Function Over Form
Unlike those works of art that can't even be breathed on without a whack on the hand by a beefy security guard, J. DeSanti's creations are meant to be used. They're pretty nice to look at, too. His funky, functional pieces -- which he crafts out of shattered glass, metal, and found objects -- might even be museum-worthy if he cared about such things. "I come from a long line of practical, creative and resourceful men and women who possessed proficiencies for creating the necessary things around them," says the Glendale artist. "They worked with their hands, making their clothing, building their homes and furniture, plus more fanciful things for their personal pleasure and sense of aesthetics."
Thankfully, DeSanti inherited the aesthetic gene. His "Ambiente Collection" includes achingly beautiful wall hangings, sculpture, and living-room tables bathed in midnight-blue LED lighting that makes them glow like liquid neon. Wow.
DeSanti's new show opens with a reception from 7 to 9 p.m. Friday, October 21, at Comet's Corner, 3819 North Third Street. Call 602-248-4453. -- Clay McNear
Art for ArtLink's Sake
Runway for the money
Limited wall space? The solution's right under your nose at ArtLink's Wearable Art Auction, taking place from 7 to 11 p.m. Saturday, October 22, at the Paper Heart, 750 Grand Avenue. Local artists have donated handcrafted apparel to the runway show, hosted by The Originals comedy troupe and featuring dance tunes spun by Hot Pink! DJ Sleazy Sean. "The money that's raised supports First Fridays and other events," says event coordinator Amy Young, "and there's also a silent auction -- a weekend at the Clarendon, a vintage Gucci bag, spa treatments -- all fashion-related and luxury items." The $25 donation earns you a year's membership in ArtLink. Call 602-256-7539 or visit www.artlinkphoenix.com. -- Julie Peterson
We all want to carve up jackasses, but we'll have to settle for jack-o'-lanterns at the Trunk Space, 1506 Grand Avenue, when the gallery hosts a free pumpkin-carving party at 7 p.m. Tuesday, October 25. Bring your own pumpkin and carving tools, and munch $1 bowls of spooky cereals like Frankenberry, Boo-Berry, and Count Chocula. Call 602-256-6006. -- Niki D'Andrea
Do ya feel lucky?
Before "punk" became a musical and cultural movement, the term referred almost exclusively to certain "backdoor activities." You could be a punk if you were wearing safety pins and fishnets in New York City, but you didn't want to be a punk in, say, Folsom Prison. Thankfully, it's okay to be a "punk-punk" these days; in fact, it's downright stylish at an event like "Love Shack," taking place Saturday, October 22, at .anti_space, 815 West Madison. The event includes entertainment by U.K. "post-punk power rockers" The King Cheetah; "queer punk icon" Brian Grillo of Best Revenge (pictured); "tranny punk divas" The Insignificant Others; local rockabilly outfit The Rhythm Dragons; The Angry Inch (of the musical Hedwig and the Angry Inch); and Ken Knox, author of Homocore: The Loud and Raucous Rise of Queer Rock. The festivities also feature fire spinners, fetish models, and some "truly twisted surprises." Admission is $15, $10 if you show up in drag. Doors open at 8 p.m. Call 602-614-4154 or visit www.bluefood.cc. -- Niki D'Andrea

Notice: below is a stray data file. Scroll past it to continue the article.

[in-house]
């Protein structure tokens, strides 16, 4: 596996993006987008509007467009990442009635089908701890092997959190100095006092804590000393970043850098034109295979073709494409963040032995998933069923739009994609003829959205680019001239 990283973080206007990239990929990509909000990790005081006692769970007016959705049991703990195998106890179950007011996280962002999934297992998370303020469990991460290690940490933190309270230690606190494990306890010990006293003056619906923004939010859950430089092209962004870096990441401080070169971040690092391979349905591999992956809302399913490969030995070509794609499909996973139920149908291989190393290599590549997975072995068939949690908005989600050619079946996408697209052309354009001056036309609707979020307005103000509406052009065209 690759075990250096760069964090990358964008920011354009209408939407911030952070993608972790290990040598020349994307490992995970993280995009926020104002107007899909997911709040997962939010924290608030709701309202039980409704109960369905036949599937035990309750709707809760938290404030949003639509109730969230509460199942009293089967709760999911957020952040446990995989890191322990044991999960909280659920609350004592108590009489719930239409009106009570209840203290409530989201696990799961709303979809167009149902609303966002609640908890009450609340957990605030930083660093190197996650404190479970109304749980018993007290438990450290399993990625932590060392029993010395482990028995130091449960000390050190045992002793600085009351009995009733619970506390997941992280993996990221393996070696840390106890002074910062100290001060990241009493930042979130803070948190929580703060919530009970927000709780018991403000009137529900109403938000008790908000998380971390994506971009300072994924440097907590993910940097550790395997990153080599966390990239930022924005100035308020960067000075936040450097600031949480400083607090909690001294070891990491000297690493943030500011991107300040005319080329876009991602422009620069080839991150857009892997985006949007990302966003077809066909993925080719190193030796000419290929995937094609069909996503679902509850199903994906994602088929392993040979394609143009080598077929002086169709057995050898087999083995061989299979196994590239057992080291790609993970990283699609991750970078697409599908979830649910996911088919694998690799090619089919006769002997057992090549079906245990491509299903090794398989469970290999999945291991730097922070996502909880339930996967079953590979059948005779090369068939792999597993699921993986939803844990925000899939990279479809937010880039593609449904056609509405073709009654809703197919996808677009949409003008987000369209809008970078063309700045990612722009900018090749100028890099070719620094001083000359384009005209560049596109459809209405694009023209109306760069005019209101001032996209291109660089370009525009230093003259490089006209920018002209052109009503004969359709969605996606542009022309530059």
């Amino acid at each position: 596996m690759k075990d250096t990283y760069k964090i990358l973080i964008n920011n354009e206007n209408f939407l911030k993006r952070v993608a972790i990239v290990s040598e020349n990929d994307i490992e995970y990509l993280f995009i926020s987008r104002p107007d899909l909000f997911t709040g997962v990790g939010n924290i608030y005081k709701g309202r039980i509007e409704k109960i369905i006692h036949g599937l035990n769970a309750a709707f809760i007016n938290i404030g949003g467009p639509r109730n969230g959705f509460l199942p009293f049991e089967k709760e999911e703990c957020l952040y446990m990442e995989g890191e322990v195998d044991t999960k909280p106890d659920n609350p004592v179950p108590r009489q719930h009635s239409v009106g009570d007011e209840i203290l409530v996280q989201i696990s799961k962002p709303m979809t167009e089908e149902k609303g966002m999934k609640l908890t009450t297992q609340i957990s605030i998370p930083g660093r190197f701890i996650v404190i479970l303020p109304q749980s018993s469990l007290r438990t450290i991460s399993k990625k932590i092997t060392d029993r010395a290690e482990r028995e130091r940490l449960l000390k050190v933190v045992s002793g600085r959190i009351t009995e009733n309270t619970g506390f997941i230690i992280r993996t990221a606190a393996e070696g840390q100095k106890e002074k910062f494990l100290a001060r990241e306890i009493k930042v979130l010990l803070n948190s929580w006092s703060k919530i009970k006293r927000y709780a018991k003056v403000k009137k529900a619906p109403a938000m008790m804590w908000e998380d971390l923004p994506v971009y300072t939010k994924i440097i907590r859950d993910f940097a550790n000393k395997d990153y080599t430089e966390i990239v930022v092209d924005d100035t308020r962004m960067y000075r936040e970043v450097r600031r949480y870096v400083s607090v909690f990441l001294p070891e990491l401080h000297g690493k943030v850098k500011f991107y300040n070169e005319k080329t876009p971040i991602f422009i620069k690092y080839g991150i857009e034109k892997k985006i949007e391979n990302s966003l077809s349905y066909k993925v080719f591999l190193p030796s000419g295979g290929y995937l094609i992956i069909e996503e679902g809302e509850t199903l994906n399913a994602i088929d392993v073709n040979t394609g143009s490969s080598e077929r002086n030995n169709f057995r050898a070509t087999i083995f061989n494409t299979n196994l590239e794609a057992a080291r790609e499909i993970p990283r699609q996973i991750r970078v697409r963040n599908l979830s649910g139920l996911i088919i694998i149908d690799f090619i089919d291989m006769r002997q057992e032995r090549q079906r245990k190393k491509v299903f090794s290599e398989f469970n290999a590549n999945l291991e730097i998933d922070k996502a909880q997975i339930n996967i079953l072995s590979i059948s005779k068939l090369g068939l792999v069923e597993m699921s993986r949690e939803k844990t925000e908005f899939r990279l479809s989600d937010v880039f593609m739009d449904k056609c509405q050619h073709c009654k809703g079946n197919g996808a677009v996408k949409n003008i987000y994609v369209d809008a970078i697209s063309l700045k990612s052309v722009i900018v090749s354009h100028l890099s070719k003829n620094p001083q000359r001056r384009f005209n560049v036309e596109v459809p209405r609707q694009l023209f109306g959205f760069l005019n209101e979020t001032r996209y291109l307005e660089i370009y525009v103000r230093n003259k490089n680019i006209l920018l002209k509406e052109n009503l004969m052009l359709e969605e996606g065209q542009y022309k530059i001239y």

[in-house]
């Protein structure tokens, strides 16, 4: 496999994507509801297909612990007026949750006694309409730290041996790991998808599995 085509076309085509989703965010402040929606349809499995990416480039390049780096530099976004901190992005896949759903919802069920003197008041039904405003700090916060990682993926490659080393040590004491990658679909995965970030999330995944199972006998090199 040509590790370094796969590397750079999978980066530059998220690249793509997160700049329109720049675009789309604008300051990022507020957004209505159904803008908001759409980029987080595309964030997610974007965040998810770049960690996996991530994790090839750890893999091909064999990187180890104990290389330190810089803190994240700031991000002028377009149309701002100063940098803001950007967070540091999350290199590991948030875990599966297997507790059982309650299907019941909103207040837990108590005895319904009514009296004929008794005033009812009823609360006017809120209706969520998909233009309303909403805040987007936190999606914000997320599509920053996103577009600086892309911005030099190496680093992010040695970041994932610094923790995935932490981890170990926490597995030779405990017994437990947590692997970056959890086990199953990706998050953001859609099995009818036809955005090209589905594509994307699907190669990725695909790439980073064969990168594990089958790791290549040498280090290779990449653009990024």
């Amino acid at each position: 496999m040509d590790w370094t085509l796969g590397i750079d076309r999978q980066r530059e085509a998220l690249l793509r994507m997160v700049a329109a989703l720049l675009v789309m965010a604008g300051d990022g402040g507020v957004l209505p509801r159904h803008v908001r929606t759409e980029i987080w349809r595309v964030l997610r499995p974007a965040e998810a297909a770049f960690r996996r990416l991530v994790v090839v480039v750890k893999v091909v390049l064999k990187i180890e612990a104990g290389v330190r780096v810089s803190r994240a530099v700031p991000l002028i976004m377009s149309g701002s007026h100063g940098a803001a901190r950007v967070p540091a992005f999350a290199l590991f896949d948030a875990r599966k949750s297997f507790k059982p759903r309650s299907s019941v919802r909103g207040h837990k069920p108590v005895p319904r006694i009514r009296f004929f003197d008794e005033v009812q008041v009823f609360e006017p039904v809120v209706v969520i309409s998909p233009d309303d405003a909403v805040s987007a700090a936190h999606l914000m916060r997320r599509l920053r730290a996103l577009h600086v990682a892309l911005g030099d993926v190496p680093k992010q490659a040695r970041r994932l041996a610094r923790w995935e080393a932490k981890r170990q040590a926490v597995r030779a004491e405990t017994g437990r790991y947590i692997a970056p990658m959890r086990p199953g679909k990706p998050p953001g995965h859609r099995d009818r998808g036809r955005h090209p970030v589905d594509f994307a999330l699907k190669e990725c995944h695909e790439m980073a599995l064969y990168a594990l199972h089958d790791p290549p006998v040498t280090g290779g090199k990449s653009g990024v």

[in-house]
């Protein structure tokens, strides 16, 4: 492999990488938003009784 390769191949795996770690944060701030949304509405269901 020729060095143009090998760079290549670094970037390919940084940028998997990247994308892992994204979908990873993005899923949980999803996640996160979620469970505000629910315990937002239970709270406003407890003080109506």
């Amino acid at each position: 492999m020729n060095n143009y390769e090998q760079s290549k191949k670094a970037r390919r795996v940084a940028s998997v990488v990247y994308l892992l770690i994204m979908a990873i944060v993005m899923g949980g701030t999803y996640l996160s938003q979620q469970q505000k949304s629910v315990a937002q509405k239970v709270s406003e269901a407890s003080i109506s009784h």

Ju Ju only live once
If having three Starbucks and four different fast-food restaurants within two miles of your house is not your idea of diversity, then break free from the homogeny of urban sprawl at the African Festival on Saturday, October 22. The fest offers a drum load of African music and dancers, from the traditional Africa Tam Tam to reggae and Ju Ju drumming. More than 30 vendors will dish up a continent's worth of food and sell a variety of African clothing, beauty products, and art. Even the little ones can learn about African culture while playing games in the kid zone. The festival takes place from 10 a.m. to 6 p.m. at Heritage Square, 105 North Fifth Street. Admission is free. Call 602-561-4800 or visit www.afasa.org. -- Rebecca Zumoff
Schizophonia at Cone
Many revolutionary musicians were once considered unskilled purveyors of nauseating noise. Igor Stravinsky's The Rite of Spring incited riots, police ticketed Sun Ra's Arkestra for disrupting public order, and Jimi Hendrix's sonic hurricanes were initially greeted with cross-eyed curiosity. Hear the next sound revolution on Friday, October 21, during the Experimental NoIzE Jam at Cone Gallery, 1324 Grand Avenue. The noise genre uses expanded algorithms created from acoustic, electrical, analog and digital sounds akin to the complexities found in jazz and classical compositions. Performers of these expanded auditory vocabularies will include master musician Vic Void (of the late art house Metropophobobia), ambient expressionist noise band Spacefly, and abstract female vocalist Insert Tooling. Gallery owner Kathy Cone says the audience "will experience a mental adjustment as their minds accept the range of complex sound." A donation will be requested. The show starts at 8 p.m. Call 602-258-3455. -- Steve Jansen
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